• You might want to wait to put your outfit on fairly last minute, to keep it in perfect condition. However, here’s a special note for bridesmaids who are wearing infinity dresses (those ones you can wear a multitude of ways): give yourselves a little extra time, so you can figure out exactly how each person is styling their dress. Not everyone gets it right the first time!
  • If the wedding is outdoors, consider applying insect repellent and non-staining sunscreen before getting dressed.


Getting ready:

  • Amie Forbes Photography

    When it’s time for the bride to get dressed, help her if she needs assistance to get into her dress.

  • If the wedding is outdoors, consider applying insect repellent and non-staining sunscreen before the dress goes on.
  • Once she’s in the dress, check every detail… Are all the buttons done up correctly? Is her bra showing? Does she need some Hollywood tape or safety pins? Does she need help with her shoes?
  • Who is attaching her veil – the hair stylist, or will she need you to complete this step? If you’re to do it, ask the hair stylist to show you how before they leave.
  • Check her jewellery. Does she have her earrings? Necklace? Rings? (All the items on her list?)
  • On the subject of rings, traditionally, the bride does not wear her engagement ring to the wedding ceremony. (Her wedding ring goes onto her bare finger, then the engagement ring is placed back on over the top). So, where does she want to keep her engagement ring in the meantime? Will it fit on her other hand? Does she want you to mind it?
  • Finally, make sure she has her bouquet (and don’t forget your own, or the petals for the flower girls).

The ceremony:

Amie Forbes Photography
  • Before the bridal party starts walking down the aisle, cast your eye over the bride again. Is everything as it should be? Then ask her if she feels ready.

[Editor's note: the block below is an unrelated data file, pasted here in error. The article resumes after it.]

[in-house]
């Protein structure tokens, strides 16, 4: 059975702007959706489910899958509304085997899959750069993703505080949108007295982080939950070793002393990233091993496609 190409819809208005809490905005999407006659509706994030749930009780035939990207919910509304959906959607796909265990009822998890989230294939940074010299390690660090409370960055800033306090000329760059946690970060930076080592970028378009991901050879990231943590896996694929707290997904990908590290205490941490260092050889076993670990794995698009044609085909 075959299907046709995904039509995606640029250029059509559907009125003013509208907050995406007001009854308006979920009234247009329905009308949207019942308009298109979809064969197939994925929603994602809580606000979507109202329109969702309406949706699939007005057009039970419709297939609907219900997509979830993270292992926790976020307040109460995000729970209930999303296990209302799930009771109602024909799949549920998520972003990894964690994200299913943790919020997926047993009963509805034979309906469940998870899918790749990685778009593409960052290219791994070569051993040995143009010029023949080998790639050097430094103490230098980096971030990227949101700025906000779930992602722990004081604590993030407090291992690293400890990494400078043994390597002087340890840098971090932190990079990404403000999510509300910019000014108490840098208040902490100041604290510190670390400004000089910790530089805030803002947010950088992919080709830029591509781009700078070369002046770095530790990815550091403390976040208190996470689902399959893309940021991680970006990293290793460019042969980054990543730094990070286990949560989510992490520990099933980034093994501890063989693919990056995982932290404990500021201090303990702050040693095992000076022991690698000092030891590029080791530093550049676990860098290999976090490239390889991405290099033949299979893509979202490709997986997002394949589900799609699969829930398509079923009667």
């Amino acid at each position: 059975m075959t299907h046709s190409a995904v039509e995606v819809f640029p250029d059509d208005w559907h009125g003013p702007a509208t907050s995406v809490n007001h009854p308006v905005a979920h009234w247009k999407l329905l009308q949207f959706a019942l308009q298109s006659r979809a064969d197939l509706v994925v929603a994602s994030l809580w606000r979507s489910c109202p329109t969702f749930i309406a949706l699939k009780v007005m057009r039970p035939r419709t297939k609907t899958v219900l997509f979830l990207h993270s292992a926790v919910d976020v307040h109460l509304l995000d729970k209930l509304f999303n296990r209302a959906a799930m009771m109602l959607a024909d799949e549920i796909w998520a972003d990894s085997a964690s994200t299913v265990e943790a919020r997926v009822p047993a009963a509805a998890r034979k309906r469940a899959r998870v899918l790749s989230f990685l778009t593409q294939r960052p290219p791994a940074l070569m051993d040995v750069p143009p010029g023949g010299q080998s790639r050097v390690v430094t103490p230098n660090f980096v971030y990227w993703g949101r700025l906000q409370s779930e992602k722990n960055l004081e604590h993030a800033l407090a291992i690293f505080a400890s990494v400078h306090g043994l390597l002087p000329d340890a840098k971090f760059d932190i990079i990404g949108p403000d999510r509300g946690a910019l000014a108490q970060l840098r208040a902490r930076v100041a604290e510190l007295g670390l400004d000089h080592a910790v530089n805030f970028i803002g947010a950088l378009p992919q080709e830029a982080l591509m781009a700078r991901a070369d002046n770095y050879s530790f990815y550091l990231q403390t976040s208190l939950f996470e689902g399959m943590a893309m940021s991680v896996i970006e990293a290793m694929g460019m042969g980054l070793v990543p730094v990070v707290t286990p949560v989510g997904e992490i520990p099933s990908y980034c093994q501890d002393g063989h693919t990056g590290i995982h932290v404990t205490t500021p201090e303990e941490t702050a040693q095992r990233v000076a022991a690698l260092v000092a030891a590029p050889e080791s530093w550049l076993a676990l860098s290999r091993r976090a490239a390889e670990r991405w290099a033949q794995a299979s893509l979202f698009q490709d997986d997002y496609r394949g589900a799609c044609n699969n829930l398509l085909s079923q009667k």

• Take a calming breath, relax your shoulders, and hold your flower bouquet down low. (The joke which will help you remember where to hold them is ‘pubes, not boobs’). Then, begin to walk slowly but naturally down the aisle.
  • Look up and smile as much as possible. Make eye contact and engage with people in the crowd as you make your way down the aisle. This will slow you down so you don’t rush, and make your smile all the more natural and authentic.
  • When stepping into position at the front, glance over at your counterpart on the other side, so the bridesmaids are evenly positioned relative to the groomsmen, and there is a nice symmetry to the set up.
  • Once the bride has arrived at the ceremony spot, help to arrange her dress, train, and veil.
  • If you notice the couple are not centred in front of their arbour, whisper to them to shimmy left or right. They’ll appreciate the intervention, once they see their photos!
  • On that note, photos will be taken constantly throughout the ceremony – some you’ll be aware of, and others will be happening when you don’t realise it. So, remember to look up and smile as much as possible. Look at the couple; look at guests you know; look at the photographer occasionally. And try not to slide into what I call, ‘resting concentrating face’, which bears a striking resemblance to ‘resting b_face’. This goes for all members of the wedding party!)
Amie Forbes Photography


  • Immediately after the ceremony, the bride might need you to hold her flowers, grab her jacket, hold her drink, check her makeup or her teeth for errant lipstick, as guests crowd around to congratulate the happy couple and have photos. Do your best to be her right-hand person, and don’t wander too far away at this stage.
  • Remember to bring water along for the post-ceremony photoshoot, jackets or wraps if it’s chilly, umbrellas if it’s rainy, insect repellent, and makeup touch-up kit.


  • The couple may ask their wedding party members to make a grand entrance to the reception. So check, do they want you to simply walk in, or dance, twirl, or do something unique on the way in? (Check your favourite video-sharing platform for tons of inspiration!)
  • Throughout the reception, remember to check in from time to time with the bride in case she needs assistance with anything from passing her a tissue, to makeup and hair touch-ups, to helping her find the restroom.
  • If you’re doing a speech, take it easy on the alcohol till you’ve had your moment with the microphone. Keep it brief, meaningful, and funny if you can.
  • If the couple choose to do a first dance, be ready to hit the dancefloor with them to encourage the crowd to get into the party spirit.
  • At the end of the night, be sure to collect anything you’ve been made responsible for. (For example, polaroid cameras, guest book, wishing well, marriage certificate in its envelope, leftover cake, table decorations, bouquets…) Then go and put your feet up! You’ve earned it!

What do you do when the borders are shut, and your Celebrant can’t make it to your wedding?